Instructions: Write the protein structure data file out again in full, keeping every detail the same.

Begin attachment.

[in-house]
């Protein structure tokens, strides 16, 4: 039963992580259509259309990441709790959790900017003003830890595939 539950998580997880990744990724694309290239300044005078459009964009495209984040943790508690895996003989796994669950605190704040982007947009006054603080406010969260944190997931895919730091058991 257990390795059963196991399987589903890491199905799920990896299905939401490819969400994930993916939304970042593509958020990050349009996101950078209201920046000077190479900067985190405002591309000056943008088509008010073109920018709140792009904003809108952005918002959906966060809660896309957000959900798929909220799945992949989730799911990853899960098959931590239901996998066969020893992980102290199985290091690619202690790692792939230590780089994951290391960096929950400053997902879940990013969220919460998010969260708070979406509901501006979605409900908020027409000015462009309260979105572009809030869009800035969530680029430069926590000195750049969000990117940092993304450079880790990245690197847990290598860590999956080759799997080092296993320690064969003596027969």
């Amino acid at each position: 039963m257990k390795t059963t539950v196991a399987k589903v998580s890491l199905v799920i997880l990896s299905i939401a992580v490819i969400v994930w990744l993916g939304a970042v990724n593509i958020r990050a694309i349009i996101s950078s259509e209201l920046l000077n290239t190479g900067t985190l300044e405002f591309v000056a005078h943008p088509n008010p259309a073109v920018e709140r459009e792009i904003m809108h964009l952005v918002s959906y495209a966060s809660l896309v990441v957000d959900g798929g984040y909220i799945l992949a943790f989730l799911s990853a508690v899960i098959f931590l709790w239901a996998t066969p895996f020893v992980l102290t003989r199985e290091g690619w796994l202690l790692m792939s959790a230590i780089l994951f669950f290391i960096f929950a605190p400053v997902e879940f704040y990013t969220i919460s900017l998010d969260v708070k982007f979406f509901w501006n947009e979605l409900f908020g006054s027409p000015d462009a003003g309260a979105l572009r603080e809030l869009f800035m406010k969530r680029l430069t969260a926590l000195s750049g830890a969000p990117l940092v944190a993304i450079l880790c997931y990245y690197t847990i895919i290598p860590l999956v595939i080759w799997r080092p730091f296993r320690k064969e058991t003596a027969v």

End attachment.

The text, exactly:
[in-house]
């Protein structure tokens, strides 16, 4: 039963992580259509259309990441709790959790900017003003830890595939 539950998580997880990744990724694309290239300044005078459009964009495209984040943790508690895996003989796994669950605190704040982007947009006054603080406010969260944190997931895919730091058991 257990390795059963196991399987589903890491199905799920990896299905939401490819969400994930993916939304970042593509958020990050349009996101950078209201920046000077190479900067985190405002591309000056943008088509008010073109920018709140792009904003809108952005918002959906966060809660896309957000959900798929909220799945992949989730799911990853899960098959931590239901996998066969020893992980102290199985290091690619202690790692792939230590780089994951290391960096929950400053997902879940990013969220919460998010969260708070979406509901501006979605409900908020027409000015462009309260979105572009809030869009800035969530680029430069926590000195750049969000990117940092993304450079880790990245690197847990290598860590999956080759799997080092296993320690064969003596027969």
């Amino acid at each position: 039963m257990k390795t059963t539950v196991a399987k589903v998580s890491l199905v799920i997880l990896s299905i939401a992580v490819i969400v994930w990744l993916g939304a970042v990724n593509i958020r990050a694309i349009i996101s950078s259509e209201l920046l000077n290239t190479g900067t985190l300044e405002f591309v000056a005078h943008p088509n008010p259309a073109v920018e709140r459009e792009i904003m809108h964009l952005v918002s959906y495209a966060s809660l896309v990441v957000d959900g798929g984040y909220i799945l992949a943790f989730l799911s990853a508690v899960i098959f931590l709790w239901a996998t066969p895996f020893v992980l102290t003989r199985e290091g690619w796994l202690l790692m792939s959790a230590i780089l994951f669950f290391i960096f929950a605190p400053v997902e879940f704040y990013t969220i919460s900017l998010d969260v708070k982007f979406f509901w501006n947009e979605l409900f908020g006054s027409p000015d462009a003003g309260a979105l572009r603080e809030l869009f800035m406010k969530r680029l430069t969260a926590l000195s750049g830890a969000p990117l940092v944190a993304i450079l880790c997931y990245y690197t847990i895919i290598p860590l999956v595939i080759w799997r080092p730091f296993r320690k064969e058991t003596a027969v």